british muslims 224.88.
(photo credit: AP [file])
The Netherlands has become West Europe's uncontested pioneer in ethnic profiling of minorities. In mid-September Interior Minister Guusje ter Horst, of the Labor Party, suggested that ethnicity should be registered in the police files of criminals. Her remarks were a reaction to an attack on Amsterdam ambulance workers by youngsters whose parents had immigrated from Morocco.
A few days later Prime Minister Jan Peter Balkenende, leader of the Christian Democrats, the Netherlands' largest party, supported Ter Horst's proposal. He said that one should be honest and no longer use politically correct language about "youngsters causing problems," but specifically mention that it concerned Moroccans.
A few days after that, Ter Horst and Justice Minister Ernst Hirsch Ballin, a Christian Democrat, said in parliament that Moroccan youngsters are overrepresented in repeat criminality, dropping out of schools and unemployment. In 2005 about 20 percent of Moroccan males between 18 and 25 were suspected of having committed crimes. The ministers added that the Moroccan community had a responsibility to help solve the problem.
SINCE THE 2004 murder of the film maker Theo van Gogh by Muhammad Bouyeri - an Islamist Moroccan - media have often highlighted problems caused by Moroccans or other minorities. There are indeed good reasons to emphasize ethnicity for ideological crimes such as terrorism as well as for religiously motivated violence such as aggressions against homosexuals, promotion of polygamy and discrimination against women. The same is true for criminality deriving from culture, such as honor killings, or national strife, when for instance Turks and Kurds fight in some European cities. Yet the media often also highlight ethnicity in cases of common crimes such as robbery, drug dealing or hooliganism.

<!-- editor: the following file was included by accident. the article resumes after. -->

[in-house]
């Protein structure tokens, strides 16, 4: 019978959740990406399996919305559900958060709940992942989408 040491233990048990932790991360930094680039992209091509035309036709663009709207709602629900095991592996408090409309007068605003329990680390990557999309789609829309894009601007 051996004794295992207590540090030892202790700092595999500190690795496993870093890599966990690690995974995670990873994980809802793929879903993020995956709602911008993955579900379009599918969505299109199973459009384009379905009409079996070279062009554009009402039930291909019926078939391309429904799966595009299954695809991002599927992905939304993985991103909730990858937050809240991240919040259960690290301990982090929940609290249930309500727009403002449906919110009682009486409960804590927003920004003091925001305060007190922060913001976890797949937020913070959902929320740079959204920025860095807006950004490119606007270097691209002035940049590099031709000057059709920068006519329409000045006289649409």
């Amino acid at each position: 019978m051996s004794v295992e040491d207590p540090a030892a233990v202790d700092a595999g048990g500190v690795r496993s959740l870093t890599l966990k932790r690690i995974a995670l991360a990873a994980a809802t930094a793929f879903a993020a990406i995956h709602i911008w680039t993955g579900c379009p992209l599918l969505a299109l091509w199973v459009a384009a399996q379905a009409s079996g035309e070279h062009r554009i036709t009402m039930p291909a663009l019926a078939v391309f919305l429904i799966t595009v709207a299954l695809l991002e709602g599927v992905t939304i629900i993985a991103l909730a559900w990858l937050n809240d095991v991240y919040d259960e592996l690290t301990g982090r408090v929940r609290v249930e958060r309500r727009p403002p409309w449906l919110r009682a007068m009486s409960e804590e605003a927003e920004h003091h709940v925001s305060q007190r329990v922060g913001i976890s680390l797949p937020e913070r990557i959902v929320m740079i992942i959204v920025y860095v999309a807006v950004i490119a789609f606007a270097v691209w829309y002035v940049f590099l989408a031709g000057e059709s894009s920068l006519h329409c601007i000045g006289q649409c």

Negative publicity about Muslims and Moroccans reached new heights in recent weeks. In Gouda, internationally renowned for its cheese, the bus company stopped service to a neighborhood for a few days after its drivers had been threatened and spat at by young Moroccans. A few days later a television crew was also threatened there. In Nijmegen, where Ter Horst had been mayor, her successor, former minister Thom de Graaf of the left-of-center D66 party, forbade 56 youngsters, mainly Moroccans, to enter certain areas during the evening and night. In Gorinchem firemen have to do their work under police protection as Moroccan youngsters hindered them. There were several articles about Moroccans stealing in food retail outlets. In Utrecht a lesbian couple had to go in hiding as they were threatened by Moroccans. In Rotterdam a Muslim lawyer refused to stand in the courtroom when the judges entered, claiming religious reasons.
The incidents did not abate. After a Rotterdam policeman of Moroccan origin was fired because of suspicion of spying for Morocco, two Moroccan diplomats had to leave the Netherlands. German police arrested on a plane of the Dutch airline KLM, two potential Somalian terrorists, one of whom was studying at a college in the Netherlands. Four Muslim terrorists were condemned by a court in The Hague to jail sentences of four to nine years, after being found guilty of planning to attack the headquarters of the Dutch intelligence services.
When on a following Shabbat a kippa-wearing Jew was molested by three Moroccan youngsters in Amsterdam and went to complain to the police they told him to come back a few days later as they were busy otherwise. The same happened in Gouda to a woman who complained that a Moroccan child had thrown a dart arrow in her face which hit her just under the eye.